Constant Curvature Kinematics Framework

8 minute read

Today, we dive deeper into the common constant curvature kinematics framework. We look at the mappings between joint and configuration space, i.e. the robot dependent mapping, and between configuration and task space, i.e. the robot independent mapping.


Robot Dependent Mapping

image The robot dependent mapping relates the robot’s joint space \(q \in \mathbb{R}^{n}\) (\(n\) is the number of “joints” or actuators) to configuration space in terms of circular arc parameters. Arc parameters define the robot’s configuration and consist of triplets of curvature \(\kappa \in \mathbb{R}^{m}\), the angle of the plane containing the arc \(\phi \in \mathbb{R}^{m}\), and arc length \(\ell \in \mathbb{R}^{m}\), where \(m\) is the number of constant curvature arcs. Alternatively, the relationship \(\theta = \kappa s\) allows parameterization based on the angle \(\theta\) by which the arc bends.

The mapping from the joint space of a continuum robot to its configuration space is specific to the robot, as the actuators and unique robot design influence arc parameters in different ways. In particular, consideration of the forces and moments applied by actuators coupled with suitable approximations yields this mapping from actuator variables (pressure, length changes, tension, rotation angles etc.) to curved links described by arc parameters. We will look at different continuum robots and their robot depenbdent mappingin future posts. For now, we will assume that the robot dependent mapping, i.e., from joint to configuration space is known.

Robot Independent Mapping

The robot independent mapping relates the configuration space of a continuum robot, i.e. \(m\) triplets of arc parameters \(\{\kappa,\phi,\ell\}\), to its task space. As with rigid-link serial robots, we may not only be interested in calculating the end-effector position and orientation, but also the pose of all its “joints”. In continuum robot kinematics, the joint pose in task space relates to the position and orientation of the end of each constant curvature arc. Ultimately, we are also interested in knowing the shape of the continuum robot. The shape can be described by a curve in task space.

The geometric features of a space curve or curve in three-dimensional space are a classic topic of differential geometry. In general, each point on a curve \(g\) can be described by a moving frame with respect to some reference frame, for instance the robot’s base. The moving frame has one axis aligned with the tangent of the curve. The other axes of the moving frame must be normal to the curve, but are otherwise allowed to rotate freely about the curve. The curve is parameterized by arc length s.


A common assignment of the base frame \(\{ 0\}\) of a continuum robot in its zero configuration is:

  • origin at the base
  • \(+ {\widehat{\mathbf{z}}}_{0}\) tangent pointing towards the tip of the robot
  • \(+ {\widehat{\mathbf{y}}}_{0}\) such that if \(\phi = 0\), positive curvature produces bending about the \(+ {\widehat{\mathbf{y}}}_{0}\)
  • orthogonal coordinate frame \({\widehat{\mathbf{x}}}_{0} = {\widehat{\mathbf{z}}}_{0} \times {\widehat{\mathbf{y}}}_{0}\)

The homogeneous transformation along a constant-curvature robot backbone has been derived from a variety of perspectives, such as the geometry of circular arcs, Frenet–Serret frames, and parallel transport frames, all of which lead to equivalent results.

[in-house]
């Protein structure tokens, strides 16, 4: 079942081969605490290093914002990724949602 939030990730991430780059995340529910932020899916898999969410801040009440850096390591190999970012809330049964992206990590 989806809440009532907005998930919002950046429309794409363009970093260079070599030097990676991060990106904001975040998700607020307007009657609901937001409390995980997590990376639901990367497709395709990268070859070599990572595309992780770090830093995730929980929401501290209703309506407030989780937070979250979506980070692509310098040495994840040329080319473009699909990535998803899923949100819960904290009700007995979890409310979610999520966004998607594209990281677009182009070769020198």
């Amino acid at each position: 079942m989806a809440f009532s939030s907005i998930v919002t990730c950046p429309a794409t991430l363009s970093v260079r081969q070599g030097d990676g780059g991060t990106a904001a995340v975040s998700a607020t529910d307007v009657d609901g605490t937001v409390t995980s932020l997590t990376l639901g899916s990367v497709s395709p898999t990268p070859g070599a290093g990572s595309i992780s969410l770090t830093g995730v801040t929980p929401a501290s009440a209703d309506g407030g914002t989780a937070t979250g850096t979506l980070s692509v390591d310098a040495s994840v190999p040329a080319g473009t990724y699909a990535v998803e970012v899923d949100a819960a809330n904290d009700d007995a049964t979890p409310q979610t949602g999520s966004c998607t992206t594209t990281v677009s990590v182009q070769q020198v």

Geometry of Circular Arcs

The geometry of a continuum robot provides a means of determining the pose of points along it using the arc geometry. When \(\phi = 0\), the coordinates of any point on the circular arc of radius \(r\) in the \(\widehat{x}\widehat{z}\)-plane centered at \(\lbrack r\;0\;0\rbrack^{T}\) are \(\mathbf{p}(s) = \lbrack r(1 - \cos\theta)\; 0 \; r\sin\theta \rbrack^{T}\) with \(r = \kappa^{-1}\), \(s \in \lbrack 0,\ell\rbrack\) and \(\theta = \kappa s\). The local frame at \(\mathbf{p}(s)\) is determined as a rotation about the positive y-axis by \(\theta\).

For \(\phi = 0\), the arc lies within the \(\widehat{x}\widehat{z}\)-plane. Here, the local frame at $s+\ell$ is depicted and a point $p$ on the curve.

When \(\phi \neq 0\), i.e., the arc is rotated about \(\widehat{z}\) by \(\phi\), the homogeneous transformation from the base to a local point \(\mathbf{p}\) at arc length \(s\) can be described as

\(T(s) = \begin{bmatrix} \text{Rot}(\widehat{z},\phi) & \mathbf{0} \\ 0\;0\;0 & 1 \\ \end{bmatrix}\begin{bmatrix} \text{Rot}(\widehat{y},\theta) & \mathbf{p}(s) \\ 0\;0\;0 & 1 \\ \end{bmatrix}\).

This transformation can be written in terms of arc parameters as

\(T(s) = \begin{bmatrix} \cos\phi\cos\kappa s & -\sin\phi & \cos\phi\sin\kappa s & \frac{\cos\phi(1 - \cos\kappa s)}{\kappa} \\ \sin\phi\cos\kappa s & \cos\phi & \sin\phi\sin\kappa s & \frac{\sin\phi(1 - \cos\kappa s)}{\kappa} \\ -\sin\kappa s & 0 & \cos\kappa s & \frac{\sin\kappa s}{\kappa} \\ 0 & 0 & 0 & 1\\ \end{bmatrix}\).

Note, the special case of \(\kappa = 0\), i.e., the segment of the robot is straight. In this case, the definition of \(\mathbf{p}(s)\) as stated above does not hold. Instead, it becomes \(\mathbf{p}(\mathbf{s}) = \lbrack 0\;0\;s\rbrack^{T}\).

Frenet-Serret Frames

The fundamental theorem of space curves tells that given the curvature \(\kappa\) and torsion \(\tau\) of an arc-length parameterized space curve, we can recover the curve itself.